The only disadvantages I can see for f/2.8 AF areas is that
  • they stop working with slow lenses, and
  • they lose track of an out of focus subject earlier. Slower AF sensors can still match (and thus enable calculation of the appropriate focus action) out of focus subjects when faster AF sensors have already lost an overlap between the separate images.

Last edited by Class A; 09-19-2012 at 07:17 PM.
09-19-2012, 08:39 PM   #42
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Snapsort is saying that k5II and the K5IIs only has contrast focus i have sent a post telling this is wrong but they have not done anything about it . I think this might mislead people.
09-21-2012, 05:32 PM   #43
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QuoteOriginally posted by Class A Quote
I haven't but perhaps you'll find these K-30 & K-5 II cut out images helpful.

QuoteQuote:
What makes you think that?
Why should there be any correlation between processing speed and the length of the AF
What makes you think it does not?

I probably should have been more clear and said focus process or cycle rather than calculation.

While we do not know exactly what Pentax is doing with the new AF module, we have been looking at what Canon says about their f2.8 sensors in this thread. From what I gather in some of that information and discussions about it, the speed of the focus cycle, the f2.8 sensors are more accurate but slower.

In fact, Canon seems to use the f5.6 sensors to get close because it is faster, and then complete the cycle using the f2.8 sensors, at least in some models.

The reason seems to be that the f2.8 sensor areas have more resolution or more pixels in the same area (which also means they are smaller). This makes sense as the baseline is not the only thing that affects AF accuracy, the resolution of the pixels measuring the split light beams is also part of the equation. If you only increased the baseline for a more accurate calculation, you might not gain the full accuracy advantage if your array resolution stayed the same. After all, the camera looks at the two split rays on a the pixels of the arrays and moves the lens to hit the right spot. The resolution of these arrays determines how accurately you can judge the difference between the split rays and which direction to move and also how far to move.

So, you will need to drive the lens in smaller steps as you get close, and/or perform an extra check and adjust cycles when you are close in order to fine tune the position and end up with a more accurate position. This takes more time.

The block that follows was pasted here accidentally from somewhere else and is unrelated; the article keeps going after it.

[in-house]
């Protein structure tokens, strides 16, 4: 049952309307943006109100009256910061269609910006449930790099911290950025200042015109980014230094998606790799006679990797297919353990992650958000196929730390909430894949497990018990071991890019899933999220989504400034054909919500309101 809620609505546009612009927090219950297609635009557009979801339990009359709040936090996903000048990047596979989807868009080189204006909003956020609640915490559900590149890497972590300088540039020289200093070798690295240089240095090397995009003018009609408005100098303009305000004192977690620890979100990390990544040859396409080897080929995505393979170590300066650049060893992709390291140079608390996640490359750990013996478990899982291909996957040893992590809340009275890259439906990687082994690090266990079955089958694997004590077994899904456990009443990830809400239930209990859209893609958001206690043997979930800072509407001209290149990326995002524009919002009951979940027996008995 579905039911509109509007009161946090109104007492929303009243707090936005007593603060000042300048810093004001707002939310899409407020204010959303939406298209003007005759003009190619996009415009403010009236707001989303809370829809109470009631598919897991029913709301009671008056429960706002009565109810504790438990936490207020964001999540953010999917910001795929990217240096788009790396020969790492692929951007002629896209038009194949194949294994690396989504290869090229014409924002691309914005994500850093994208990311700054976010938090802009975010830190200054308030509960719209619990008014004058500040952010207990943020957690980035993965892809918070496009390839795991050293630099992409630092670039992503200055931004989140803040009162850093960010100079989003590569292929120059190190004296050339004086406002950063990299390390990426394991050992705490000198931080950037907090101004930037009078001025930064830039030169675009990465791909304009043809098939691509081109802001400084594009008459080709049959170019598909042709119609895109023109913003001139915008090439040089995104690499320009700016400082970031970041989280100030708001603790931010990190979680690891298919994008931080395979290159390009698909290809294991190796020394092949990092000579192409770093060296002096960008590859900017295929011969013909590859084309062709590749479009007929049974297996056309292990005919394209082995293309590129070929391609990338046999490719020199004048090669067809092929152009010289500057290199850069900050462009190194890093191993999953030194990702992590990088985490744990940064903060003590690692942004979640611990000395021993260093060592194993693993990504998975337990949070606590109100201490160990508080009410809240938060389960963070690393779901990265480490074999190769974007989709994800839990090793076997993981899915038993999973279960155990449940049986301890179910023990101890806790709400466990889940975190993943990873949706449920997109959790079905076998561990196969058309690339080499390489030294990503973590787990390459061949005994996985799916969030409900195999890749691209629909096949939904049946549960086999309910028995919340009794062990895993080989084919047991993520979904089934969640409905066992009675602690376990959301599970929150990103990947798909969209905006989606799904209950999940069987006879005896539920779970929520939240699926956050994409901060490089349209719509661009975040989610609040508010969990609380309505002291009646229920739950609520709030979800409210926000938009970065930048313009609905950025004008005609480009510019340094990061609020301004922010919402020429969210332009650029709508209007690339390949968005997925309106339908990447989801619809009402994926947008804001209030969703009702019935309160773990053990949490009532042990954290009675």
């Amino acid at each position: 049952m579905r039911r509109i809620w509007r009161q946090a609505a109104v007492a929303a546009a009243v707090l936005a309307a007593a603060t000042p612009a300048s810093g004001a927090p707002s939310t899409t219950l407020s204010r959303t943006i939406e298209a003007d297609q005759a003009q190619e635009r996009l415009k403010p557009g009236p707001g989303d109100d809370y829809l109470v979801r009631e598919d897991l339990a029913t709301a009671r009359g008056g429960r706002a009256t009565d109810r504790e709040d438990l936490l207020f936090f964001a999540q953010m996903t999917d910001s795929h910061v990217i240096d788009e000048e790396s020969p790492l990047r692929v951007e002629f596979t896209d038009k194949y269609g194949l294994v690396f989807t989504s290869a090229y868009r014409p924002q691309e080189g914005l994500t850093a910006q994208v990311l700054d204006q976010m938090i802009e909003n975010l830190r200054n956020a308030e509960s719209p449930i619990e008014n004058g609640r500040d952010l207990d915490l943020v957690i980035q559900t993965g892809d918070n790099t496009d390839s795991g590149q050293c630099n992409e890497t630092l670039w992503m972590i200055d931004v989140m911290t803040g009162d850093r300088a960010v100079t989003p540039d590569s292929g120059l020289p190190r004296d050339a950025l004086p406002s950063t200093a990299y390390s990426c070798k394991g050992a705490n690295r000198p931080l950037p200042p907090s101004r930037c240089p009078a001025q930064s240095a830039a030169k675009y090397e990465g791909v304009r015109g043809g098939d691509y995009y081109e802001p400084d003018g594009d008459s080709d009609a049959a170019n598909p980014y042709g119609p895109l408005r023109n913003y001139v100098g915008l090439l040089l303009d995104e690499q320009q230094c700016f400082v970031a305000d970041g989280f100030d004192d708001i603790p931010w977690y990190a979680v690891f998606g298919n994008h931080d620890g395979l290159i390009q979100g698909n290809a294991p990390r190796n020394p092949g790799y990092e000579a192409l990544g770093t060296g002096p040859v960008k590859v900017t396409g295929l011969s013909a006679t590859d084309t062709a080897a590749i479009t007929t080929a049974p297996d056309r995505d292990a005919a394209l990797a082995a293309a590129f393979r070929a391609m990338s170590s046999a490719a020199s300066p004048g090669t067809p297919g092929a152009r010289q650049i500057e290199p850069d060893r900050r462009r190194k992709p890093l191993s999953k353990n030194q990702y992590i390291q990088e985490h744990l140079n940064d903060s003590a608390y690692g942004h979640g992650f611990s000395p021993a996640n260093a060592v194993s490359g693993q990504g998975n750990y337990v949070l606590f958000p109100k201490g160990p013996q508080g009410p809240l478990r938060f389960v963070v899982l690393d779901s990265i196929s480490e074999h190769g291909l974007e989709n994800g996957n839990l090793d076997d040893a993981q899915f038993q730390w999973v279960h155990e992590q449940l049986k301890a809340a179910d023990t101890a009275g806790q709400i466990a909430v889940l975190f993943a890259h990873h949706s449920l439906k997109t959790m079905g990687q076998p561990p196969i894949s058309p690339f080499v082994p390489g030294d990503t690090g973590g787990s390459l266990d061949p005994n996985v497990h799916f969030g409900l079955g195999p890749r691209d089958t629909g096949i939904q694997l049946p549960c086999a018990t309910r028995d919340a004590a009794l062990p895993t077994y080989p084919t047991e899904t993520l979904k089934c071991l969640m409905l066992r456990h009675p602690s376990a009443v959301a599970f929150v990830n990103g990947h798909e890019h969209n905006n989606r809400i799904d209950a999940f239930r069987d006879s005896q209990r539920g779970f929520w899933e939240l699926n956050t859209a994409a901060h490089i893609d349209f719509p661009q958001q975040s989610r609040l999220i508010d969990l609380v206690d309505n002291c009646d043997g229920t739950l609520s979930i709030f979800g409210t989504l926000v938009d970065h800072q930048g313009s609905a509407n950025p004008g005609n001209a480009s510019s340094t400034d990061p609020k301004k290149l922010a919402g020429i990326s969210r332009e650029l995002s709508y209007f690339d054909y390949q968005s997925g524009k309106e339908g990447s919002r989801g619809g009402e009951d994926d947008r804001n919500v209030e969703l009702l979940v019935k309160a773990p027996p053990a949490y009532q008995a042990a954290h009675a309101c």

Pentax is not Canon and might be doing something completely different than this, and I could be completely wrong too.

I just want Pentax to give us something else to talk about rather than Autofocus, so hopefully the improvements in the K5 and K30 will at least be a good start on this goal. At least they finally seem to be trying to address what has to be the number one complaint about the product overall over many models now.

Ray
09-24-2012, 07:54 AM   #44
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QuoteOriginally posted by hjb981 Quote
If you still want to know to be able to choose future lenses, a basic understanding should suffice: the best situation would be a round aperture. The more blades, the closer to round, so the better. At the "intersections" of the blades (the "corners" of the aperture), the light gets scattered. That means that it "gets spread out". It mostly gets spread out inwards and outwards (towards and away from the center of the aperture). This is the reason for the star patterns that can appear around bright lamps etc in pictures. If you have six aperture blades, the star will have six "spikes". If you have 7 aperture blades, you will have 14 "spikes" on the star. Why? Because remember that each corner causes diffraction in two directions. With on even number of blades, the two diffraction directions of one corner will overlap with the two from the corner opposite. With an odd number, there will be no overlap, and hence twice as many "spikes" as corners, but on the other hand the spikes will be less intense.
I kind of got that - and that helped me understand why the number of blades affects bokeh. Thanks!
09-24-2012, 06:14 PM   #45
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QuoteOriginally posted by Ray Pulley Quote
What makes you think it does not?
The same reason that stops me from entertaining the thought that the moon is strung to the earth by an invisible rubber band.

It make sense to use the f/5.6 sensors first as they see more subject distance range. It also makes sense for the AF procedure to take a bit longer with the f/2.8 sensors as the focus movements will have to be more precise. However, I do not believe that camera internal processing adds further delays or that higher resolution sensors take noticeably more time to evaluate.